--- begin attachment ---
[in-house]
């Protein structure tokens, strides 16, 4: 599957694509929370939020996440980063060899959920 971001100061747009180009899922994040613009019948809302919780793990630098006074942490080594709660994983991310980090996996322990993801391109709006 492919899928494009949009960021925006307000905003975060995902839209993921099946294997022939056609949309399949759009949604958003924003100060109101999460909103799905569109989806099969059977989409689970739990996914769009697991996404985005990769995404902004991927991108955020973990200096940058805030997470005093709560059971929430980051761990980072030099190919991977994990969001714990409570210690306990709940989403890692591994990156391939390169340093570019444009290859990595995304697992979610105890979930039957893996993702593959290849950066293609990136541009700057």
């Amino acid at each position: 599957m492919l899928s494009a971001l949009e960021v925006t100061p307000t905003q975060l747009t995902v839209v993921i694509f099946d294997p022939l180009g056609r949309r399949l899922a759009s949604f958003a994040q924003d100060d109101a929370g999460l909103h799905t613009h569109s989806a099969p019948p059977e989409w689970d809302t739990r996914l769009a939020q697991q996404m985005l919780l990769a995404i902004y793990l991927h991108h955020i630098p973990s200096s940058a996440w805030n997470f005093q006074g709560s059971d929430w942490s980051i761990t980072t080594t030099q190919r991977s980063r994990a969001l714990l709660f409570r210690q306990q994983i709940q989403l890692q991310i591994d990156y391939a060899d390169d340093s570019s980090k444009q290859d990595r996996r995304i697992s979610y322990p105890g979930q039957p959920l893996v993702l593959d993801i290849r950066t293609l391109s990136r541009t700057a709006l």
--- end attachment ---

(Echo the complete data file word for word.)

[in-house]
């Protein structure tokens, strides 16, 4: 599957694509929370939020996440980063060899959920 971001100061747009180009899922994040613009019948809302919780793990630098006074942490080594709660994983991310980090996996322990993801391109709006 492919899928494009949009960021925006307000905003975060995902839209993921099946294997022939056609949309399949759009949604958003924003100060109101999460909103799905569109989806099969059977989409689970739990996914769009697991996404985005990769995404902004991927991108955020973990200096940058805030997470005093709560059971929430980051761990980072030099190919991977994990969001714990409570210690306990709940989403890692591994990156391939390169340093570019444009290859990595995304697992979610105890979930039957893996993702593959290849950066293609990136541009700057």
């Amino acid at each position: 599957m492919l899928s494009a971001l949009e960021v925006t100061p307000t905003q975060l747009t995902v839209v993921i694509f099946d294997p022939l180009g056609r949309r399949l899922a759009s949604f958003a994040q924003d100060d109101a929370g999460l909103h799905t613009h569109s989806a099969p019948p059977e989409w689970d809302t739990r996914l769009a939020q697991q996404m985005l919780l990769a995404i902004y793990l991927h991108h955020i630098p973990s200096s940058a996440w805030n997470f005093q006074g709560s059971d929430w942490s980051i761990t980072t080594t030099q190919r991977s980063r994990a969001l714990l709660f409570r210690q306990q994983i709940q989403l890692q991310i591994d990156y391939a060899d390169d340093s570019s980090k444009q290859d990595r996996r995304i697992s979610y322990p105890g979930q039957p959920l893996v993702l593959d993801i290849r950066t293609l391109s990136r541009t700057a709006l």